Why nurses are important to the U.S. political system

Nurses are trusted experts in health care and understand how laws impact patients

By: Cole Williams, UC nursing major with a political science minor, '23; president of UC's chapter of Pi Lambda Phi; resident advisor; summer '22 congressional intern; founder of Pride and Plasma

Forbes published an article in January 2019 ranking the most and least trusted professions. Nurses and members of Congress were on opposite ends of the chart. Nursing topped the chart. Caring for patients is the essence of what we do, so it makes sense.

U.S. Rep. Lauren Underwood with Cole Williams, UC College of Nursing BSN program student

Cole Williams with U.S. Rep. Lauren Underwood

I took my first course — Introduction to American Politics — around the same time Forbes published the ranking. I joined four weeks into the semester and my professor allowed me to catch up on work through midterms. My choice to pursue a political science minor has been questioned, especially when I’ve needed to go past the traditional 18 credit hours per semester to meet deadlines and complete courses. UC offers such a great variety of courses. Just within the School of Political and International Affairs, part of the College of Arts and Sciences, there are courses on law, politics, and society; health politics and policy; gender and political justice; and more. With so many offerings, students should utilize the opportunity to pursue what interests them and specialize in issues affecting the patients they seek to care for.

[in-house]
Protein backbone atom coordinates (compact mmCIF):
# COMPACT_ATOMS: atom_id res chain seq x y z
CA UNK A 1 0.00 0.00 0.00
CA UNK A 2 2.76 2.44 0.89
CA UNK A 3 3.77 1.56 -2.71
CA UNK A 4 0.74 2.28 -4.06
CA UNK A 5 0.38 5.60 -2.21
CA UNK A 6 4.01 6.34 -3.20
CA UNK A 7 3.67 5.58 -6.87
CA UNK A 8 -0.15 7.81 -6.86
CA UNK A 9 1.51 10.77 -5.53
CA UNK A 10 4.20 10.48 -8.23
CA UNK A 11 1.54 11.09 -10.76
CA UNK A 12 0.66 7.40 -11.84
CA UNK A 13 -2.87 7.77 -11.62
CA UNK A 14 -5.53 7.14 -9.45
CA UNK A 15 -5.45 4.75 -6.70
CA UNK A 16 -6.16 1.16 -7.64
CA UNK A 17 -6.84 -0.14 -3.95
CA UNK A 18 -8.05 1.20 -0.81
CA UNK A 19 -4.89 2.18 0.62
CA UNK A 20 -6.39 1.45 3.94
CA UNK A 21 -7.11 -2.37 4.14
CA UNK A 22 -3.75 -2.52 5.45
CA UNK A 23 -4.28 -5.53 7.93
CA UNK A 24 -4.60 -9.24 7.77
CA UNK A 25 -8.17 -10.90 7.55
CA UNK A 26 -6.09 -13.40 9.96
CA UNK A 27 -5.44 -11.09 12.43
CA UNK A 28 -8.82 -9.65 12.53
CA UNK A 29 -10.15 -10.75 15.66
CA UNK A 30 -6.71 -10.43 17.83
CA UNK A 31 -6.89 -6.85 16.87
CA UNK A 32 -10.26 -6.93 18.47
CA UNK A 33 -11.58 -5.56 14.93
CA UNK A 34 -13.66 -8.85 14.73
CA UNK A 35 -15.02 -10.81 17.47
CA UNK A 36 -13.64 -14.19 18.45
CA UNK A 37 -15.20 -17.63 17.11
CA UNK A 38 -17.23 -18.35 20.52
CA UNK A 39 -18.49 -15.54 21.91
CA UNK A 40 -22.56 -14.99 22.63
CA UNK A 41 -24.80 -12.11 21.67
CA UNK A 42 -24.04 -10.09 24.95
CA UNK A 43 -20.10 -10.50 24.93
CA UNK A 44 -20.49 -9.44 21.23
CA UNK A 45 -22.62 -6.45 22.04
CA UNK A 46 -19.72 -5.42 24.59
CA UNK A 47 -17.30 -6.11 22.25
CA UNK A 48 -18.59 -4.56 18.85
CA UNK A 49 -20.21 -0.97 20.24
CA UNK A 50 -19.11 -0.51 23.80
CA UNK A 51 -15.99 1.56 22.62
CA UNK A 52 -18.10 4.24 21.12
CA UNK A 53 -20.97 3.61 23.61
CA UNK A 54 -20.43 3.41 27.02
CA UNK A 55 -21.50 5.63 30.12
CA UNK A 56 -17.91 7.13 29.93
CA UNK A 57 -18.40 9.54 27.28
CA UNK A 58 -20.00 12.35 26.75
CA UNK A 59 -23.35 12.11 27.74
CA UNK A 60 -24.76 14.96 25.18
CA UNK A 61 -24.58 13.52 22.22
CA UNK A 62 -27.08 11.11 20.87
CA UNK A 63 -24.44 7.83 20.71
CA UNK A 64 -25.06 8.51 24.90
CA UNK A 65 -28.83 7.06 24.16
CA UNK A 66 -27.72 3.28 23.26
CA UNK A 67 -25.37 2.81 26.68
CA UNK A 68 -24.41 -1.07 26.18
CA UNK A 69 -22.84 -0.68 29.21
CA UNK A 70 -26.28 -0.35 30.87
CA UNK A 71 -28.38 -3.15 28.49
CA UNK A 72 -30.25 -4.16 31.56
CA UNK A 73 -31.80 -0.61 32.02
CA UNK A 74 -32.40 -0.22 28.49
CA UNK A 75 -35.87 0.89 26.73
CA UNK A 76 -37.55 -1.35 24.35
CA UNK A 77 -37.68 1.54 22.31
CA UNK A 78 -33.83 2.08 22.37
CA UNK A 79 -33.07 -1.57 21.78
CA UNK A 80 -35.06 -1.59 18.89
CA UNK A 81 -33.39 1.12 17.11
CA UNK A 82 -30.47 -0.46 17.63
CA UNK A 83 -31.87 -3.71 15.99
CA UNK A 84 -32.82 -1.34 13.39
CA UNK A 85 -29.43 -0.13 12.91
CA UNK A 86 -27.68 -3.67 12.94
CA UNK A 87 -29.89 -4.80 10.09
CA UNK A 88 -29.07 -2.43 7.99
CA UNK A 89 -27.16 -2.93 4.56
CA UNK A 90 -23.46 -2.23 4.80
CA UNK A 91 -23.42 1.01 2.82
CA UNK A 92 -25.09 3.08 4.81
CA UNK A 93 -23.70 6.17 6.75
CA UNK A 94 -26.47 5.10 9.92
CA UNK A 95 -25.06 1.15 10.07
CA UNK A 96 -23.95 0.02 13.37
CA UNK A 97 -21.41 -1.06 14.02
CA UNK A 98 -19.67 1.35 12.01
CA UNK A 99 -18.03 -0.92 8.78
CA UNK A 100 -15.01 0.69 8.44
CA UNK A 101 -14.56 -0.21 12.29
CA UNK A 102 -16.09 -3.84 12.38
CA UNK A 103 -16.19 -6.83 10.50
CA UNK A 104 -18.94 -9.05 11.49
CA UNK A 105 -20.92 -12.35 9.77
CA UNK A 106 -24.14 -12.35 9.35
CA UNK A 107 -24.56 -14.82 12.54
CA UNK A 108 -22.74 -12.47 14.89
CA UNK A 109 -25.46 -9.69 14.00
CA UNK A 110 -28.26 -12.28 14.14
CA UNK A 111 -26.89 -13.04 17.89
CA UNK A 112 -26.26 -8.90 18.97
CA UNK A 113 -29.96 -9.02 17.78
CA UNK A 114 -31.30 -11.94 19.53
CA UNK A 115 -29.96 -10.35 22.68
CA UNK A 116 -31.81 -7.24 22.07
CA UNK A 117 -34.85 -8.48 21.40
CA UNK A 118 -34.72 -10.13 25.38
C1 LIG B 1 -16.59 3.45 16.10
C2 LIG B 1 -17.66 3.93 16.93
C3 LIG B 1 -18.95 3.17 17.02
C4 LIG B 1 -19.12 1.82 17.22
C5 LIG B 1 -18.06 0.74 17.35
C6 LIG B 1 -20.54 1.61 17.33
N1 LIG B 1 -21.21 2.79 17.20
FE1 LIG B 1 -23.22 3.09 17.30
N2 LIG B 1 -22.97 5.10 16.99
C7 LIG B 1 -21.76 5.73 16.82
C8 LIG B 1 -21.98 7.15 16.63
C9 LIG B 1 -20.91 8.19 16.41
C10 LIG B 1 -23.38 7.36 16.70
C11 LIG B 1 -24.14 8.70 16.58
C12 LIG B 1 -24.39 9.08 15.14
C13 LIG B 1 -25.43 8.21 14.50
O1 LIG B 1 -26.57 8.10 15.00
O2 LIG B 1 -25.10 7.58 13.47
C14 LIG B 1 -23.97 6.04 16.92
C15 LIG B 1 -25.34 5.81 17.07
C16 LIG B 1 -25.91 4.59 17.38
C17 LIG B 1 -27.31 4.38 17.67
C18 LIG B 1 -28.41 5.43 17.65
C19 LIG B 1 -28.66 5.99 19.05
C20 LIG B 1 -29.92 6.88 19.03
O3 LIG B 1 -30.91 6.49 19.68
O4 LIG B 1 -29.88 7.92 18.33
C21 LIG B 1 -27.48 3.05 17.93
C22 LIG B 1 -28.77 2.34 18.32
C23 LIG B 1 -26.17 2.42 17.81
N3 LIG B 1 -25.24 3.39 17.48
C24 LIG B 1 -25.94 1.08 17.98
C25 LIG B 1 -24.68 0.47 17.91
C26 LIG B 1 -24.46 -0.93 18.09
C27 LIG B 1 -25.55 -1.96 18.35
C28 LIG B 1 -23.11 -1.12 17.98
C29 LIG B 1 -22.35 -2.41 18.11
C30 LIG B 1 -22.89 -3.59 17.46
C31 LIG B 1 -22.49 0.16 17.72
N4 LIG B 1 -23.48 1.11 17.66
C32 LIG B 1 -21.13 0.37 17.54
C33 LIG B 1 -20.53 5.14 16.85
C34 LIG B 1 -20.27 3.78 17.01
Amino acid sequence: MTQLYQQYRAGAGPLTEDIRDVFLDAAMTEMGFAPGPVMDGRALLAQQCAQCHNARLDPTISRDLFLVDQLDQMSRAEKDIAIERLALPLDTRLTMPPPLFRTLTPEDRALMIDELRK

Nurses are trustworthy experts in our field. It's time we use our voices not only at the bedside, but in the legislature as well.

Cole Williams

Williams with fellow students during a campus event for Sexual Assault Awareness Month

Williams with fellow students during a campus event for Sexual Assault Awareness Month

There are currently three nurses in Congress, all residing in the House of Representatives, but from different states, backgrounds and areas of practice. Eddie Bernice Johnson (30th Congressional District of Texas), worked as a psychiatric nurse at the Dallas VA Medical Center. Lauren Underwood (14th Congressional District of Illinois) earned master's degrees in both nursing and public health before working as a senior advisor at the U.S. Department of Health and Human Services. Cori Bush (first Congressional District of Missouri) earned a diploma in nursing and worked as a triage nurse before entering politics. The number of nurses in Congress will decrease to two in November 2022, when Johnson retires.

Nurses are the ones who listen to the issues that are important to patients and for the goals of their plans of care. Multiple states (including Ohio) don’t allow full practice authority for advanced practice registered nurses (APRNs). This means, even when a nurse practitioner (NP) has been trained and licensed to practice and care for patients independently, the NP isn't able to practice unless overseen by a medical doctor. Women's health is under attack; it's incredibly difficult to receive a tubal ligation, but male patients can receive a vasectomy with relative ease. Gay and bisexual men are unable to donate blood due to outdated and discriminatory policies from the 1980s and the AIDS crisis, prior to when HIV testing was effective and widely available. Health care costs and medical bills are the number one cause of bankruptcy.

Nurses are trustworthy and experts in our field. It's time we use our voices not only at the bedside, but in the legislature as well.

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